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[Tidbits] Haath Phul


#1

This is not an easy one folks. I do hope that you all subscribe to
the tenet that in brevity lies purity of thought. Because today old
chaps. I am going to be pure as the driven snow.

Haath Phul. also spelled Haath Phool. means: (I think) flower-jewel
for hand. It is an ornate and quite attractive piece of jewelry worn
by brides. The two I’m going to be showing you consist of four finger
rings, each ring linked by a chain to an ornament which is in turn
linked by two chains to a bracelet. all of which is made of gold and
set with diamonds.

As regards the ornament: It is the top of an Arsi ring. a ring with a
mirror in its center to better see oneself at whim. a ring of
somewhat feminine conceit. and an item I had written about in a
previous Tidbits. The five rings together form a panchangla, or haath
phul. The ornament bridges the gap between the four rings and the
bracelet. In one of the bracelets the Arsi ring also forms one of the
four finger rings. All these words belonging to a language and
culture with which I am unfamiliar speak to me only of the truly
homogeneousness of us humans… an ancient and complex race and a top
of the line species … except maybe for cats. Nothing beats cats.
But that’s just me.

It is said that the Haath Phul was also worn by courtesans and court
dancers in India. Versions of the Haath Phul are becoming more and
more popular in the west. Methinks there may be a doorway here for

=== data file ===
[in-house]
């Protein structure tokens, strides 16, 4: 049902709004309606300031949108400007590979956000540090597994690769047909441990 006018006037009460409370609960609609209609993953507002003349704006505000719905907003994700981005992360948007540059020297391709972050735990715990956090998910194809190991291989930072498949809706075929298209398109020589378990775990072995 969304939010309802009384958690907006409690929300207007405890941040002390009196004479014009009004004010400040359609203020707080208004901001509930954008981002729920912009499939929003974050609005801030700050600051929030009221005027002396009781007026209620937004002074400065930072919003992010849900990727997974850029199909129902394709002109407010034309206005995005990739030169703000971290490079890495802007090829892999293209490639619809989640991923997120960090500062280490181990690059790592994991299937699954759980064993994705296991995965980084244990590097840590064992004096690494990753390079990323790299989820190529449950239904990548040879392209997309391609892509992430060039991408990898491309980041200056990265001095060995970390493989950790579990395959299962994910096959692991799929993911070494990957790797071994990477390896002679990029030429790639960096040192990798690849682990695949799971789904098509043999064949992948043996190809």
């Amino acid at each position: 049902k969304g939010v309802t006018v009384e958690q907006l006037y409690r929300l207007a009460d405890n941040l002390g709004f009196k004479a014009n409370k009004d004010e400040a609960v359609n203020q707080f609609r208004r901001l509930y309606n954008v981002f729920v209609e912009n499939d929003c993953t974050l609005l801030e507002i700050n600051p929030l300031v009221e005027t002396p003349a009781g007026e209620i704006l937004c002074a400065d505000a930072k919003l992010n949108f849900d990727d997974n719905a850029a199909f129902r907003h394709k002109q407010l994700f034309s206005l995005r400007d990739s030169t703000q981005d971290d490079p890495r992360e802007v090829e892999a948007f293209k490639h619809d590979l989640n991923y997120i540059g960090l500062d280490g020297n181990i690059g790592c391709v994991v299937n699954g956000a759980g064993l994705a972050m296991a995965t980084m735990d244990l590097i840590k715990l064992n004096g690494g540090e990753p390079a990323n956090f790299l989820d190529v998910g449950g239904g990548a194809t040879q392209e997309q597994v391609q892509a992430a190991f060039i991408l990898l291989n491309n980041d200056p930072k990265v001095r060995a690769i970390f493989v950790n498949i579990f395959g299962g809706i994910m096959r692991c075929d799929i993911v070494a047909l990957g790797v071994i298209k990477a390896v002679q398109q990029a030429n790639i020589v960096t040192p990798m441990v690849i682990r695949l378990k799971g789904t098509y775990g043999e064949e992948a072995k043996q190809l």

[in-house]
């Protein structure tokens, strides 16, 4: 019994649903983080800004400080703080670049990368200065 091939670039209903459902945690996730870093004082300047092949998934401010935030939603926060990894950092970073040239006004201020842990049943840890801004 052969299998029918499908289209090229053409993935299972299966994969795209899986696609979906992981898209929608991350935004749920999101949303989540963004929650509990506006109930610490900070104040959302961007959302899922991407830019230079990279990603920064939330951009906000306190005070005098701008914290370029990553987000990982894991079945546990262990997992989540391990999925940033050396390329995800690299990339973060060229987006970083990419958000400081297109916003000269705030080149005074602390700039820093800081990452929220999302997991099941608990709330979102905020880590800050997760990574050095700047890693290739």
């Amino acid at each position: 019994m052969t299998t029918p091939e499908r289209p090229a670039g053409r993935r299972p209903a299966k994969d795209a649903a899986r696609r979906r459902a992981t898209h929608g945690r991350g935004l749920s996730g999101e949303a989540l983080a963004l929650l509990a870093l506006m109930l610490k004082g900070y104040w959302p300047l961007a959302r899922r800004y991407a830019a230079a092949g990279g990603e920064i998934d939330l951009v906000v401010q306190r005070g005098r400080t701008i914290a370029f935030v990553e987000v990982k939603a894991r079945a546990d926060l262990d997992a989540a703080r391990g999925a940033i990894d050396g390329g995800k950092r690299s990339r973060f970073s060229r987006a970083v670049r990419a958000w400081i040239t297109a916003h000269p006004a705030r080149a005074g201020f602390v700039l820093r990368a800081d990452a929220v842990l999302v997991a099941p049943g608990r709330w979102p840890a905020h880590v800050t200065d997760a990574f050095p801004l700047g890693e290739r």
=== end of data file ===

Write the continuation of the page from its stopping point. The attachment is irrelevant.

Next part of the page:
someone. Of course one of the problems with doorways is that one is
never quite sure if they lead to meadowlands or to cliffs. Ahh. To
the daring often go the spoils.

And that’s pretty much it for the Haath Phul. an extraordinarily
beautiful piece with which most of us–I’m assuming–are unfamiliar.
That said. may I suggest you take a peek at the bracelet, ornament,
and four ring combinations. You know where. Home page: tyler-adam.com.
Left hand menu. Click on Tidbits.

And there ya have it. That’s it for this week folks.
Catch you all next week.
Benjamin Mark


#2

How interesting, I enjoyed taking a look they are lovely I always
enjoy Tidbits.

I just made two different versions of the handflower, two because my
daughter asked for one of them.

Jackie


#3

Very interesting! Even more so, for me, as the daughter of my
father’s former business partner just got married, with a full Indian
wedding. Even the groom, while not Indian, participated in all the
many ceremonies.

From what I understand, there were five days of consecutive
celebrations surrounding the wedding. I didn’t attend, but my folks
did, and regaled mewith descriptions of the ornate clothing and
accouterments. Mom was particularly impressed by the outfit that the
groom’s mount - a beautiful white steed - wore while bringing the
groom to the wedding.

Linda in central FL


#4

In many traditional Indian weddings in the past all of the jewelry
that the bride was wearing on her wedding day is hers forever. It’s
like her personal savings account. Her husband and his family cannot
take it from her. It was an important cultural tradition for women in
a culture that gave them no rights. In the bad old days a widow was
expected to kill herself when her husband died.

That’s why the wedding jewels are often very high carat gold, so
that they can be easily converted into cash if necessary.

Jo Haemer
timothywgreen.com


#5

There is an old saying about gold, “so India goes so goes the gold
market”. Interesting Independent Film about the “gold sweepers” in
India who make a living sweeping the streets with a dustpan and brush
in the gold market area.

Barbara on a blue sky day on the Island